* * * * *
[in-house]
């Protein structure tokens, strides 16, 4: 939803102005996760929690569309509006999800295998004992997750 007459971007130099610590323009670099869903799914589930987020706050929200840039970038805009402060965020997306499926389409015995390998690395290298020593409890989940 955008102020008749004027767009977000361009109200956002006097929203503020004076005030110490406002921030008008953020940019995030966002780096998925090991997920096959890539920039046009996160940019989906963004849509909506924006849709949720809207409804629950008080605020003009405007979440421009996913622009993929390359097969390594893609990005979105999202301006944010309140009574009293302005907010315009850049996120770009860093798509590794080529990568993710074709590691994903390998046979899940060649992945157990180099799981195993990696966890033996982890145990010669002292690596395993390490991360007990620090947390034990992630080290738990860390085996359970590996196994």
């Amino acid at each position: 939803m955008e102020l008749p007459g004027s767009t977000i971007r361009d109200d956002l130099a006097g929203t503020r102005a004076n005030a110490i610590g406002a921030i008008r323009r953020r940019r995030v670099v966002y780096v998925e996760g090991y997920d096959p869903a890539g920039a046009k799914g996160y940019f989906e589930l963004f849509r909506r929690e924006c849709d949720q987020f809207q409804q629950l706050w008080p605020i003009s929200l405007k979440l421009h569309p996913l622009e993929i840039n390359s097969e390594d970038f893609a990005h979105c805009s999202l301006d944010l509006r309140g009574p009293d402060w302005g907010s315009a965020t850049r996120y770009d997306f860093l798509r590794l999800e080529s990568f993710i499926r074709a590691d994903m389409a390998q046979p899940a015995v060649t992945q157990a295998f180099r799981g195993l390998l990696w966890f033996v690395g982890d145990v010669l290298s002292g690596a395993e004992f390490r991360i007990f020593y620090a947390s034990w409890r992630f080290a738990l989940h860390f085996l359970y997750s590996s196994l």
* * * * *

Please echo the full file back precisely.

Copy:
[in-house]
């Protein structure tokens, strides 16, 4: 939803102005996760929690569309509006999800295998004992997750 007459971007130099610590323009670099869903799914589930987020706050929200840039970038805009402060965020997306499926389409015995390998690395290298020593409890989940 955008102020008749004027767009977000361009109200956002006097929203503020004076005030110490406002921030008008953020940019995030966002780096998925090991997920096959890539920039046009996160940019989906963004849509909506924006849709949720809207409804629950008080605020003009405007979440421009996913622009993929390359097969390594893609990005979105999202301006944010309140009574009293302005907010315009850049996120770009860093798509590794080529990568993710074709590691994903390998046979899940060649992945157990180099799981195993990696966890033996982890145990010669002292690596395993390490991360007990620090947390034990992630080290738990860390085996359970590996196994």
């Amino acid at each position: 939803m955008e102020l008749p007459g004027s767009t977000i971007r361009d109200d956002l130099a006097g929203t503020r102005a004076n005030a110490i610590g406002a921030i008008r323009r953020r940019r995030v670099v966002y780096v998925e996760g090991y997920d096959p869903a890539g920039a046009k799914g996160y940019f989906e589930l963004f849509r909506r929690e924006c849709d949720q987020f809207q409804q629950l706050w008080p605020i003009s929200l405007k979440l421009h569309p996913l622009e993929i840039n390359s097969e390594d970038f893609a990005h979105c805009s999202l301006d944010l509006r309140g009574p009293d402060w302005g907010s315009a965020t850049r996120y770009d997306f860093l798509r590794l999800e080529s990568f993710i499926r074709a590691d994903m389409a390998q046979p899940a015995v060649t992945q157990a295998f180099r799981g195993l390998l990696w966890f033996v690395g982890d145990v010669l290298s002292g690596a395993e004992f390490r991360i007990f020593y620090a947390s034990w409890r992630f080290a738990l989940h860390f085996l359970y997750s590996s196994l």